Macy’s reports fiscal Q2 2019 earnings

Macy’s reports fiscal Q2 2019 earnings

Shoppers cram into a Macy’s store ahead of the holidays.

Charles Sykes | AP

Macy’s second-quarter earnings fell way below analysts’ expectations, as heavy markdowns used during the spring season to clear unsold merchandise weighed on profits.

Macy’s also lowered its profit outlook for the full year and now is expecting to earn between $2.85 and $3.05 a share, down from a range of $3.05 to $3.25.

Its shares fell more than 12% in premarket trading on the news.

Here’s what Macy’s reported for the fiscal second quarter ended Aug. 3 compared with what analysts were expecting:

*Earnings per share: 28 cents vs. 45 cents expected

*Revenue: $5.546 billion vs. $5.542 billion expected

*Same-store sales: up 0.3% on an owned plus licensed basis vs. 0.4% expected

“Rising inventory levels became a challenge based on a combination of factors: a fashion miss in our key women’s sportswear private brands, slow sell-through of warm weather apparel and the accelerated decline in international tourism,” CEO Jeff Gennette said in prepared remarks.

“We took markdowns to clear the excess Spring inventory and are entering the Fall season with the right inventory to meet anticipated customer demand,” he added.

Net income dropped to $86 million, or 28 cents a share, from $166 million, or 53 cents, a year ago. That missed analysts expectations for 45 cents, based on Refinitiv data.

Net sales fell to $5.546 billion from $5.572 billion a year ago, slightly beating expectations for $5.542 billion.

Sales at Macy’s stores and its website operating for at least 12 months were up 0.3%, short of expectations for growth of 0.4%.

Department stores are increasingly under pressure with more people shopping online, renting clothes and accessories from places like Rent the Runway and buying directly from brands instead of going to the mall. Macy’s certainly hasn’t been immune to these struggles. Though the company has been trying to refresh its stores, amass more loyal customers through its updated app and membership program, and is adding stop-in shops to some locations for popular brands.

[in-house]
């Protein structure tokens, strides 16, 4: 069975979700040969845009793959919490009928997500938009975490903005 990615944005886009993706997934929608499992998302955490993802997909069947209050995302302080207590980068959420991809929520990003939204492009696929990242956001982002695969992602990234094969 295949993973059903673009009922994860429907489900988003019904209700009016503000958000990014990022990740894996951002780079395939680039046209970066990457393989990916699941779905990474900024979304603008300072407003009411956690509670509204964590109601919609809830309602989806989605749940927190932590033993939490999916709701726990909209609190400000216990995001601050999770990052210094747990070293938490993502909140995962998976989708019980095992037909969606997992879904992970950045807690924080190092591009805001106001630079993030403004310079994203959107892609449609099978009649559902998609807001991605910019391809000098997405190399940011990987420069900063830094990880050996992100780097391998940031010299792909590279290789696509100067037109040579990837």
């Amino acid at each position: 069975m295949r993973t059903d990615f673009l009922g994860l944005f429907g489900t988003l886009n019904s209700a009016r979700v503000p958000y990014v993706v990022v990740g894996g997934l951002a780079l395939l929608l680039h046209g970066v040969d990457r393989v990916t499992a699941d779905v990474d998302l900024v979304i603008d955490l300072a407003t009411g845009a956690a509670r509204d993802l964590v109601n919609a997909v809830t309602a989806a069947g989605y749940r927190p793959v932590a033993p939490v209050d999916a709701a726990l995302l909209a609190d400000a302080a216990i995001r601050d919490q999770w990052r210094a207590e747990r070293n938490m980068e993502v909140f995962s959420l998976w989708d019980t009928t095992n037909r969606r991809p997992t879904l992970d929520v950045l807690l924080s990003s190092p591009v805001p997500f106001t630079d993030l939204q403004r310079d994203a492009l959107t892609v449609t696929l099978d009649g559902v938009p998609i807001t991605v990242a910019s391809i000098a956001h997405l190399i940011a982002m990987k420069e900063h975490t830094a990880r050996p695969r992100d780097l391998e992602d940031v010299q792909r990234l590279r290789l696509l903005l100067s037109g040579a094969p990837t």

Credit Suisse already warned earlier this month department stores could be in for a “sobering” holiday season, calling out the fact that, at Macy’s in particular, the second quarter was “much more promotional than planned.”

Retailers also have been pressured by the threat of tariffs on a wide range of consumer goods made in China. A 10% tariff was set to go into effect on Sept. 1 on clothing, apparel and other items, but the tax on some items has now been delayed until Dec. 15.

Macy’s said it’s “evaluating the details of these tariffs and is actively working with its vendor partners and suppliers in China to help mitigate potential impact.”

In an interview with CNBC Wednesday morning, Gennette added: “The customer has no appetite for price increases.” He said Macy’s had accelerated some shipments of holiday inventory from overseas to get them into the U.S. but that “a bulk” of the retailer’s holiday goods still remain off-shore.

Macy’s is still calling for net sales to be about flat for the year, with same-store sales expected to be flat to up 1%.

Macy’s shares are down more than 50% from a year ago. The stock, which is valued at $6 billion, fell to a 52-week low of $18.86 on Tuesday.

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